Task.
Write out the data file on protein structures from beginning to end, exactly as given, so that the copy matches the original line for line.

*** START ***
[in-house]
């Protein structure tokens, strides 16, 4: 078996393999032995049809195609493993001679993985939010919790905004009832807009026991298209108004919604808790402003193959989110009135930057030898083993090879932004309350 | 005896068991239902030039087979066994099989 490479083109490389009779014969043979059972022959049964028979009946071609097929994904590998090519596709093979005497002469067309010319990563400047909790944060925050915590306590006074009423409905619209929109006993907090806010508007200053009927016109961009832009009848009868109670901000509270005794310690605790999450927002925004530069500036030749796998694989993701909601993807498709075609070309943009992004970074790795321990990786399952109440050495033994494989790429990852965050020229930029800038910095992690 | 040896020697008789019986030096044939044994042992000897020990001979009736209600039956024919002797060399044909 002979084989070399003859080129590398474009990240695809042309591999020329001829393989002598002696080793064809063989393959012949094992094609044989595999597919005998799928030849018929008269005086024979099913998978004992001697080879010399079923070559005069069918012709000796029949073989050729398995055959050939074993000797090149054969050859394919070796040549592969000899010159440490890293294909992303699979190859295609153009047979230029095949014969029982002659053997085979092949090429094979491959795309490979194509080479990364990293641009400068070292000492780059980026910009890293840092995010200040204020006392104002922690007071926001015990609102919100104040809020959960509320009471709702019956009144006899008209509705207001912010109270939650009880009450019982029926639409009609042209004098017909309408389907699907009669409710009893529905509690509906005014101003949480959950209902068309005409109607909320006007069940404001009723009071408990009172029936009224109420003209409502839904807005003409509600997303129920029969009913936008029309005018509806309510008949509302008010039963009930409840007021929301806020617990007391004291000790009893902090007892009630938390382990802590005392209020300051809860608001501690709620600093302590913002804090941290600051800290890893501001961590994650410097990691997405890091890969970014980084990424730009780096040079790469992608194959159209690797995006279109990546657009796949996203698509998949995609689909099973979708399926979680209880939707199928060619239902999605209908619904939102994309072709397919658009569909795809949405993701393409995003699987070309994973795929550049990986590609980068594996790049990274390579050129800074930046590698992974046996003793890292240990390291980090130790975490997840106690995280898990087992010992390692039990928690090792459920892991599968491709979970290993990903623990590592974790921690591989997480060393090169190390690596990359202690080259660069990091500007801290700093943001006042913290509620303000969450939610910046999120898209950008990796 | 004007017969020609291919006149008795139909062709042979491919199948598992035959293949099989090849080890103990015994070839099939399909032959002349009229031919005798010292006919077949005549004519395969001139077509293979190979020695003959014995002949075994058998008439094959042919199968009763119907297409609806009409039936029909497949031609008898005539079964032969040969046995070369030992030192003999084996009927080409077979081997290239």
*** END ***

[in-house]
């Protein structure tokens, strides 16, 4: 078996393999032995049809195609493993001679993985939010919790905004009832807009026991298209108004919604808790402003193959989110009135930057030898083993090879932004309350 | 005896068991239902030039087979066994099989 490479083109490389009779014969043979059972022959049964028979009946071609097929994904590998090519596709093979005497002469067309010319990563400047909790944060925050915590306590006074009423409905619209929109006993907090806010508007200053009927016109961009832009009848009868109670901000509270005794310690605790999450927002925004530069500036030749796998694989993701909601993807498709075609070309943009992004970074790795321990990786399952109440050495033994494989790429990852965050020229930029800038910095992690 | 040896020697008789019986030096044939044994042992000897020990001979009736209600039956024919002797060399044909 002979084989070399003859080129590398474009990240695809042309591999020329001829393989002598002696080793064809063989393959012949094992094609044989595999597919005998799928030849018929008269005086024979099913998978004992001697080879010399079923070559005069069918012709000796029949073989050729398995055959050939074993000797090149054969050859394919070796040549592969000899010159440490890293294909992303699979190859295609153009047979230029095949014969029982002659053997085979092949090429094979491959795309490979194509080479990364990293641009400068070292000492780059980026910009890293840092995010200040204020006392104002922690007071926001015990609102919100104040809020959960509320009471709702019956009144006899008209509705207001912010109270939650009880009450019982029926639409009609042209004098017909309408389907699907009669409710009893529905509690509906005014101003949480959950209902068309005409109607909320006007069940404001009723009071408990009172029936009224109420003209409502839904807005003409509600997303129920029969009913936008029309005018509806309510008949509302008010039963009930409840007021929301806020617990007391004291000790009893902090007892009630938390382990802590005392209020300051809860608001501690709620600093302590913002804090941290600051800290890893501001961590994650410097990691997405890091890969970014980084990424730009780096040079790469992608194959159209690797995006279109990546657009796949996203698509998949995609689909099973979708399926979680209880939707199928060619239902999605209908619904939102994309072709397919658009569909795809949405993701393409995003699987070309994973795929550049990986590609980068594996790049990274390579050129800074930046590698992974046996003793890292240990390291980090130790975490997840106690995280898990087992010992390692039990928690090792459920892991599968491709979970290993990903623990590592974790921690591989997480060393090169190390690596990359202690080259660069990091500007801290700093943001006042913290509620303000969450939610910046999120898209950008990796 | 004007017969020609291919006149008795139909062709042979491919199948598992035959293949099989090849080890103990015994070839099939399909032959002349009229031919005798010292006919077949005549004519395969001139077509293979190979020695003959014995002949075994058998008439094959042919199968009763119907297409609806009409039936029909497949031609008898005539079964032969040969046995070369030992030192003999084996009927080409077979081997290239």